The Poulsbo City Council and Planning Commission held a joint meeting Tuesday to discuss population and employment growth, two issues the city and wider Kitsap County are trying to plan and prepare for in coming years.
The city is required to plan for both in its 2024 Comprehensive Plan and is expected to include conversations on the growth it wants to plan for, documents say.
“This process can be described as both an art and a science,” planning and economic director Heather Wright said. “Establishing the population and its numbers is a technical exercise. The art is tailoring those numbers to fit our community. Once these numbers are established, the other Comprehensive Plan elements fall into place, such as housing, community character, transportation, land use and capital facilities. It’s a very critical first step.”
Puget Sound Regional Council forecasts that the regional population of King, Pierce, Snohomish and Kitsap population will grow to 5.8 million, representing almost 1.76 million new growth by 2050. Of that growth, 97,000 people have been allocated to Kitsap County (5.5%). PSRC predicts that the four-county region will see an employment growth of almost 1.16 million by 2050. Of that growth, 57,000 jobs have been allocated to Kitsap (5%), according to documents.
In Kitsap, High Transit Communities include Poulsbo, Port Orchard, Kingston and Bainbridge Island. Originally, Vision 2050 forecasted that those areas would grow by 34,000 people and 18,000 jobs between 2017-50. Earlier this year, Kitsap Regional Coordinating Council’s Land Use Technical Advisory Committee requested PSRC provide Kitsap County and its regional geographies recalibrated population forecasts for 2020-44. The revised forecasts are 24,368 new population and 14,728 new employment.
The land use committee began its discussions in January by reviewing past growth target allocations, growth percentage realized during the 2016-36 planning period, 2013-19 population growth and land capacity results from the 2021 Buildable Lands Report.
The recalibration is almost 10,000 less than the original 34,000.
Poulsbo has three options to consider when accepting a population allocation that is at, above or below its capacity (5,546): full capacity (no impacts on city limits and Urban Growth Area, no density considerations); less than capacity (may have to reduce UGA, more difficult to expand UGA, no density considerations); and more than capacity (increase capacity in Poulsbo and possibly UGA, density increase necessary).
Currently, the PED department is recommending full capacity for population. Capacity can be provided by implementing the city’s Housing Action Plan that will result in different housing types and more efficient use of land, documents read. Additionally, important infrastructure functional plans will likely plan for a longer planning period (50 years) and additional considerations for growth can be taken into account to ensure adequate capital facility planning and project prioritization.
“This option allows the city to retain its character, continuing to plan for growth under existing boundaries and existing zoning,” Wright said. “It allows us to prepare for more growth if desired for a community and if necessary but based on growth demand.”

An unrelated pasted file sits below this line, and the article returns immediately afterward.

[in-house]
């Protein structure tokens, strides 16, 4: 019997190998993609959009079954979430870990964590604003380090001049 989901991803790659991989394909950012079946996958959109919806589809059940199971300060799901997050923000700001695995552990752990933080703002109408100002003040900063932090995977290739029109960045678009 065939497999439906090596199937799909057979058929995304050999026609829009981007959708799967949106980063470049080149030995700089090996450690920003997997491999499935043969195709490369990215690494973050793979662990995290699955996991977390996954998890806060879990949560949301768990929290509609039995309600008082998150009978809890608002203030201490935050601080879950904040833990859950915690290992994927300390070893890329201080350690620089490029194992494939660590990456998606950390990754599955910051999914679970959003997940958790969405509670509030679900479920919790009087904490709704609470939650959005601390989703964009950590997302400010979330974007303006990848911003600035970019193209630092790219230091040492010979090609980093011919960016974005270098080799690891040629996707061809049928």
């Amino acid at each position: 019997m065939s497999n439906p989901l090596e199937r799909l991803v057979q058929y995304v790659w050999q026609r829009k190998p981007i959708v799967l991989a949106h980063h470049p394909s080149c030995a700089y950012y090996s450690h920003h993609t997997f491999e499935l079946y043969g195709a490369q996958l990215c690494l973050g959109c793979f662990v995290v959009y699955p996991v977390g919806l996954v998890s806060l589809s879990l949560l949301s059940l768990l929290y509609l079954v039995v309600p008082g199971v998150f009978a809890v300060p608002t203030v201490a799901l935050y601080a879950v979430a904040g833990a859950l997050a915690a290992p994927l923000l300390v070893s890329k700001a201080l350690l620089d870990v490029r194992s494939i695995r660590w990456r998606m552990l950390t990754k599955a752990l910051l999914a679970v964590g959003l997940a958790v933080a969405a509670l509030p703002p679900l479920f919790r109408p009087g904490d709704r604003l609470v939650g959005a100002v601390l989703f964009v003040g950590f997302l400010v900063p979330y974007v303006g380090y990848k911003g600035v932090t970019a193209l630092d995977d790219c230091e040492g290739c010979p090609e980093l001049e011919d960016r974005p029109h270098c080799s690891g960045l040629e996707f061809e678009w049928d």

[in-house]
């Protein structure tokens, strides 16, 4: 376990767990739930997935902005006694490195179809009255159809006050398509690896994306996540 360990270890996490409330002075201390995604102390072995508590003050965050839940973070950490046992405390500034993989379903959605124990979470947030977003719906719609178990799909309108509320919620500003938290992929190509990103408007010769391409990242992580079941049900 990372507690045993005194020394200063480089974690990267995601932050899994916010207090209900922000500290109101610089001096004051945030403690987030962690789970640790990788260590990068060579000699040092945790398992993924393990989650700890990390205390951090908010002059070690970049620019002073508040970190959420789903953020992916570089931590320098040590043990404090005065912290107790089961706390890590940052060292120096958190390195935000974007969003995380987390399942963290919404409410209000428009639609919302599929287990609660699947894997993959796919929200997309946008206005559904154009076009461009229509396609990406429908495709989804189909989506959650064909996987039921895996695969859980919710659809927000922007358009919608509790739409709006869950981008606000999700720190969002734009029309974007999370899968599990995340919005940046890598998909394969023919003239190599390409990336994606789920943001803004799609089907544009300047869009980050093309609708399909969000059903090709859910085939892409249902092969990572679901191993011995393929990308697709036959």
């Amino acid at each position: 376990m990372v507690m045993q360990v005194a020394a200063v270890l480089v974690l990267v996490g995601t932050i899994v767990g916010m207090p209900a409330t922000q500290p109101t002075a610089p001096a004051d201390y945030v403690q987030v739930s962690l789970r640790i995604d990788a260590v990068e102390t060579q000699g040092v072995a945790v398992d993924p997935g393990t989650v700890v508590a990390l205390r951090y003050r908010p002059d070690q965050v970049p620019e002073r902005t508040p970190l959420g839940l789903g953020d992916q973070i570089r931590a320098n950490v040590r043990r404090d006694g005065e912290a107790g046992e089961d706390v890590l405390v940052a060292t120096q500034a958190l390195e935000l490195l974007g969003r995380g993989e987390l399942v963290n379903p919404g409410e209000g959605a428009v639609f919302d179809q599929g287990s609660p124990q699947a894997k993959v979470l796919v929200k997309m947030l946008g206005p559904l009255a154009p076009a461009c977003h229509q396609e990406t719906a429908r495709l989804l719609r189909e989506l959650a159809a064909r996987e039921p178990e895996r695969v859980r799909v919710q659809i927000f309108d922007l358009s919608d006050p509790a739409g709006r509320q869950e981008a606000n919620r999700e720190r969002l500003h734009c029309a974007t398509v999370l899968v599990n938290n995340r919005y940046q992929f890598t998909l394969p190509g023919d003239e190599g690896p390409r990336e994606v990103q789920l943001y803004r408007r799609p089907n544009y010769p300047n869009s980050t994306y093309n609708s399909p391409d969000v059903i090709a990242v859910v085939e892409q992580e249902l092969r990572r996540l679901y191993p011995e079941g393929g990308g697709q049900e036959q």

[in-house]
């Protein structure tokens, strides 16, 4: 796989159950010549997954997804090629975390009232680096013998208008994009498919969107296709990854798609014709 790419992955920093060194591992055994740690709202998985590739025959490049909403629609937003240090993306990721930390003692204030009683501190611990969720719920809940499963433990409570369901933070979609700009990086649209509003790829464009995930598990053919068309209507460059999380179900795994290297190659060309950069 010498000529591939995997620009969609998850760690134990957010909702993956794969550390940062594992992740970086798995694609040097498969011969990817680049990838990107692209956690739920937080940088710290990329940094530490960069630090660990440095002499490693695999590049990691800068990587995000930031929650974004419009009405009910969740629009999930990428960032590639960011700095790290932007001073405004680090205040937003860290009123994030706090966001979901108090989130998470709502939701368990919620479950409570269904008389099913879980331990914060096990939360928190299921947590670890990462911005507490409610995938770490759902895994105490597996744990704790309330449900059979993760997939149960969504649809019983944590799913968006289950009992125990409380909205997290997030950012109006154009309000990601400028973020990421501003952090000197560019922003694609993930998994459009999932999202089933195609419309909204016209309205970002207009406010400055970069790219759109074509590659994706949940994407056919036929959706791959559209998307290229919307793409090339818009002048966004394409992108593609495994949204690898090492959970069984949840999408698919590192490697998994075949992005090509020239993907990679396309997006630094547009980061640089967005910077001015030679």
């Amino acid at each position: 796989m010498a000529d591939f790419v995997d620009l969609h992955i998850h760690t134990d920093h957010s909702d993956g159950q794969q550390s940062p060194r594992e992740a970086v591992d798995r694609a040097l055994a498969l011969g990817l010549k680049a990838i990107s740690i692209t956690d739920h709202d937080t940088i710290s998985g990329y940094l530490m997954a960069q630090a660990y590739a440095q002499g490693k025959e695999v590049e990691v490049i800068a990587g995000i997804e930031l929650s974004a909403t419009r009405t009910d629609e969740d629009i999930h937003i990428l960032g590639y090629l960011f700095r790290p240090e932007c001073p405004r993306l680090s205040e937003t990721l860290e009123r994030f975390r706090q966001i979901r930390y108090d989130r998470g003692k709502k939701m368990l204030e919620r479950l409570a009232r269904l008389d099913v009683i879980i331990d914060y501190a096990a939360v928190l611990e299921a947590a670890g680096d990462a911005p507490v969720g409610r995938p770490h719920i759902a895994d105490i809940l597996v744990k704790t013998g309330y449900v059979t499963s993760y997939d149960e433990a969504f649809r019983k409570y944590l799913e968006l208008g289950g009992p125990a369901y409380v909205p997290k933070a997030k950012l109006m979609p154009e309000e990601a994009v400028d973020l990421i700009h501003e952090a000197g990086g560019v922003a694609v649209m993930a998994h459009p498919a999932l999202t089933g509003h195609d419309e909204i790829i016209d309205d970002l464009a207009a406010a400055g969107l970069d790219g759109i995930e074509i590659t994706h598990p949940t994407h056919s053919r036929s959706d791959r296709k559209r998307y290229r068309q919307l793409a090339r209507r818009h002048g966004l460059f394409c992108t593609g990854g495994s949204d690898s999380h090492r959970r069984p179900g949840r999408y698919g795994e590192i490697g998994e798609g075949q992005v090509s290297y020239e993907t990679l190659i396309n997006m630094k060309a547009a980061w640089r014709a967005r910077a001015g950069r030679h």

PSRC recalibrated the Kitsap employment number to 14,728, which is 3,272 less than the original 18,000 that was forecast. Poulsbo’s 2020 capacity was 3,012, and the total capacity of Kitsap HCT’s is 11,372. The result is there is less employment capacity (3,356) between the HCT’s than the city is required to absorb, according to the PED presentation.
Poulsbo has the same three options to consider when accepting an employment allocation that is at, above or below its capacity of 3,012 jobs: full capacity (retain commercial square footage, no changes necessary to UGA and city center, no density considerations); less than capacity (provides option to transition commercial to residential, no density considerations); and more than capacity (retain commercial square footage and increase incentives and capacity in commercial zones, increase to density may be necessary).
The recommendation here is for more than capacity. Staff is considering an allocation of 4,000 (capacity is 3,012). Consistent with the Commercial Land Market Analysis recommendation of 5,400 new jobs between 2017-50, Wright proposed accepting a 4,000 employment allocation (when calibrated to the 2020-2044 period).
Poulsbo’s share of jobs between the four Kitsap HCT communities between 2010-19 is 30.7%. A 4,000 job allocation represents a similar percentage (27%) share of the target of 14,728, per documents.
The city has a jobs-housing ratio of about 1.5, which is just inside what’s generally considered to be a “good” balance (0.75-1.5). The ratio is one of many variables used by city planners to examine the proportions of residents, jobs and services in urban areas and to guide development planning for efficient city plans and transit networks.
“We take what we have to, but we plan for more so we don’t get cut short,” Mayor Becky Erickson said.
Next steps include the Planning Commission’s review of elements, another joint Land Use Scenario meeting in the fall (if necessary), and ongoing public participation.